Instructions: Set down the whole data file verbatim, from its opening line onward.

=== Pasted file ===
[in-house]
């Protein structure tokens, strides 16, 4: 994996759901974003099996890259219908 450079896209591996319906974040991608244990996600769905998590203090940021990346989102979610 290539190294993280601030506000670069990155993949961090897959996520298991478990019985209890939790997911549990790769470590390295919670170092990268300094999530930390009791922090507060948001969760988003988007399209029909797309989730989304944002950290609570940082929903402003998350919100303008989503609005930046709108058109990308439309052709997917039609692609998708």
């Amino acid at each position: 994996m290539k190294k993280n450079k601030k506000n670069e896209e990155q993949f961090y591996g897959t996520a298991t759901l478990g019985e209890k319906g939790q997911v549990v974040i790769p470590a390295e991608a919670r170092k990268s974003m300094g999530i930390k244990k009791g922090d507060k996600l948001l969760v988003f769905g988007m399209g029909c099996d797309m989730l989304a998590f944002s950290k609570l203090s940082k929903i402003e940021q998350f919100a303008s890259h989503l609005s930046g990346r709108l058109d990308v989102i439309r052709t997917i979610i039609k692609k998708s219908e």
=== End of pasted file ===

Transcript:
[in-house]
């Protein structure tokens, strides 16, 4: 994996759901974003099996890259219908 450079896209591996319906974040991608244990996600769905998590203090940021990346989102979610 290539190294993280601030506000670069990155993949961090897959996520298991478990019985209890939790997911549990790769470590390295919670170092990268300094999530930390009791922090507060948001969760988003988007399209029909797309989730989304944002950290609570940082929903402003998350919100303008989503609005930046709108058109990308439309052709997917039609692609998708």
């Amino acid at each position: 994996m290539k190294k993280n450079k601030k506000n670069e896209e990155q993949f961090y591996g897959t996520a298991t759901l478990g019985e209890k319906g939790q997911v549990v974040i790769p470590a390295e991608a919670r170092k990268s974003m300094g999530i930390k244990k009791g922090d507060k996600l948001l969760v988003f769905g988007m399209g029909c099996d797309m989730l989304a998590f944002s950290k609570l203090s940082k929903i402003e940021q998350f919100a303008s890259h989503l609005s930046g990346r709108l058109d990308v989102i439309r052709t997917i979610i039609k692609k998708s219908e």